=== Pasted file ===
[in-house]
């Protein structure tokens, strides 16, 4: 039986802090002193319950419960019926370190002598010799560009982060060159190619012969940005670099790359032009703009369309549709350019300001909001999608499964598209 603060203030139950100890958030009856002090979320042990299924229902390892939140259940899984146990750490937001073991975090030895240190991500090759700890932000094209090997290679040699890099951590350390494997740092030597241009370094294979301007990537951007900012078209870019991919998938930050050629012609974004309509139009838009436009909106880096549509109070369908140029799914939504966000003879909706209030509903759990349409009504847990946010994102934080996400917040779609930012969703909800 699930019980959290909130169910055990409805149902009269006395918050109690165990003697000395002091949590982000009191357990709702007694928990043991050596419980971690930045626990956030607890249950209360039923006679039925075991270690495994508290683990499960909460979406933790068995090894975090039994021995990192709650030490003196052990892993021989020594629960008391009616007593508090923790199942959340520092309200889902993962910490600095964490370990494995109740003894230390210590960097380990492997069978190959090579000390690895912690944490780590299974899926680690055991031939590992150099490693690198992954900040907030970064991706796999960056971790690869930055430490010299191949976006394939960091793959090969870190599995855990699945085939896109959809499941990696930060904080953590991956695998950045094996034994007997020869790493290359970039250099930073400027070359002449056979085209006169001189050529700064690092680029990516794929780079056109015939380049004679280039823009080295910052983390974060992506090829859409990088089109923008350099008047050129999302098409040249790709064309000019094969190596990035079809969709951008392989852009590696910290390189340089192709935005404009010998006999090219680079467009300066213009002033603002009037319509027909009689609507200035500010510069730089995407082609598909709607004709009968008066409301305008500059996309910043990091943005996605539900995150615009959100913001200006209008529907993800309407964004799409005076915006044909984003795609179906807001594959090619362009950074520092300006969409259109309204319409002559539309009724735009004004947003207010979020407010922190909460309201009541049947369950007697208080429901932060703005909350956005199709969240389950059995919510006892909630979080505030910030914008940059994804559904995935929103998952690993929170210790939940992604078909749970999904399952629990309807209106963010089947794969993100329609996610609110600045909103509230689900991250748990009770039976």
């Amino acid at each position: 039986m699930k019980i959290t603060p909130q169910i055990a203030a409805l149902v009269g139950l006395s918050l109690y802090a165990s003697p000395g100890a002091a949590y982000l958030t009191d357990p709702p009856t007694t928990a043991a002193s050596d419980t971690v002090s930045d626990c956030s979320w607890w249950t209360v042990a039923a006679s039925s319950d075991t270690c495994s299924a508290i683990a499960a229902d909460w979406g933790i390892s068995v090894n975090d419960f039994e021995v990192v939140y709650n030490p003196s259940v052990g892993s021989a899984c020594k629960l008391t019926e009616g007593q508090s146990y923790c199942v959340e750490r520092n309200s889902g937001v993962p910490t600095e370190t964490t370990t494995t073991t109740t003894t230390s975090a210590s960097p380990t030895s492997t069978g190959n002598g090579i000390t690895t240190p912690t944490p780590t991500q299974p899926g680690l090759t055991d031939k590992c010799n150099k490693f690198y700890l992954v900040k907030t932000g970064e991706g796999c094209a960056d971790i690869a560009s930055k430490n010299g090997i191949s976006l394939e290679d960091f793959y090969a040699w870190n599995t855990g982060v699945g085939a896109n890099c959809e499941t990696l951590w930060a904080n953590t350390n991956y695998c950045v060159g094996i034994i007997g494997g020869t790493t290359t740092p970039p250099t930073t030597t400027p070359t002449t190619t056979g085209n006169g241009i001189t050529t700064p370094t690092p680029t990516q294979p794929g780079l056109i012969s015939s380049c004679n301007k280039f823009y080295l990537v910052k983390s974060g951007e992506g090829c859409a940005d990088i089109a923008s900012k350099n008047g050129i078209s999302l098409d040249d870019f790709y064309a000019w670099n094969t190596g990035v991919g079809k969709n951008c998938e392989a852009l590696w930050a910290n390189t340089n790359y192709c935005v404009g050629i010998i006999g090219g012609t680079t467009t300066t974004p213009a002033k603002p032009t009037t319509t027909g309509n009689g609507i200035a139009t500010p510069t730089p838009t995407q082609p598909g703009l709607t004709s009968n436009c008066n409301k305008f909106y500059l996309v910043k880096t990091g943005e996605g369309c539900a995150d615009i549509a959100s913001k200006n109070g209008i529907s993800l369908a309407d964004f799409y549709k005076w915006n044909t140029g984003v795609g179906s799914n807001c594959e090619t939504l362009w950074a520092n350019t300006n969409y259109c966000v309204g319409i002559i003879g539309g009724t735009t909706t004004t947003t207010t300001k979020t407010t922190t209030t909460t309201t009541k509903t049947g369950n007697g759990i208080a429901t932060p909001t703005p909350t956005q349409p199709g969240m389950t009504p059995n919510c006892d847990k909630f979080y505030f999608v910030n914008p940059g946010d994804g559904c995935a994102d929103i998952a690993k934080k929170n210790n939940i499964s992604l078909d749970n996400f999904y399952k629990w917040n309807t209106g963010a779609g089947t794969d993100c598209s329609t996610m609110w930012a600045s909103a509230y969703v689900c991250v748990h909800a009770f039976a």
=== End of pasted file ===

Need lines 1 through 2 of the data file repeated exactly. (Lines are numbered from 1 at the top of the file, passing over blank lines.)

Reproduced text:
[in-house]
């Protein structure tokens, strides 16, 4: 039986802090002193319950419960019926370190002598010799560009982060060159190619012969940005670099790359032009703009369309549709350019300001909001999608499964598209 603060203030139950100890958030009856002090979320042990299924229902390892939140259940899984146990750490937001073991975090030895240190991500090759700890932000094209090997290679040699890099951590350390494997740092030597241009370094294979301007990537951007900012078209870019991919998938930050050629012609974004309509139009838009436009909106880096549509109070369908140029799914939504966000003879909706209030509903759990349409009504847990946010994102934080996400917040779609930012969703909800 699930019980959290909130169910055990409805149902009269006395918050109690165990003697000395002091949590982000009191357990709702007694928990043991050596419980971690930045626990956030607890249950209360039923006679039925075991270690495994508290683990499960909460979406933790068995090894975090039994021995990192709650030490003196052990892993021989020594629960008391009616007593508090923790199942959340520092309200889902993962910490600095964490370990494995109740003894230390210590960097380990492997069978190959090579000390690895912690944490780590299974899926680690055991031939590992150099490693690198992954900040907030970064991706796999960056971790690869930055430490010299191949976006394939960091793959090969870190599995855990699945085939896109959809499941990696930060904080953590991956695998950045094996034994007997020869790493290359970039250099930073400027070359002449056979085209006169001189050529700064690092680029990516794929780079056109015939380049004679280039823009080295910052983390974060992506090829859409990088089109923008350099008047050129999302098409040249790709064309000019094969190596990035079809969709951008392989852009590696910290390189340089192709935005404009010998006999090219680079467009300066213009002033603002009037319509027909009689609507200035500010510069730089995407082609598909709607004709009968008066409301305008500059996309910043990091943005996605539900995150615009959100913001200006209008529907993800309407964004799409005076915006044909984003795609179906807001594959090619362009950074520092300006969409259109309204319409002559539309009724735009004004947003207010979020407010922190909460309201009541049947369950007697208080429901932060703005909350956005199709969240389950059995919510006892909630979080505030910030914008940059994804559904995935929103998952690993929170210790939940992604078909749970999904399952629990309807209106963010089947794969993100329609996610609110600045909103509230689900991250748990009770039976």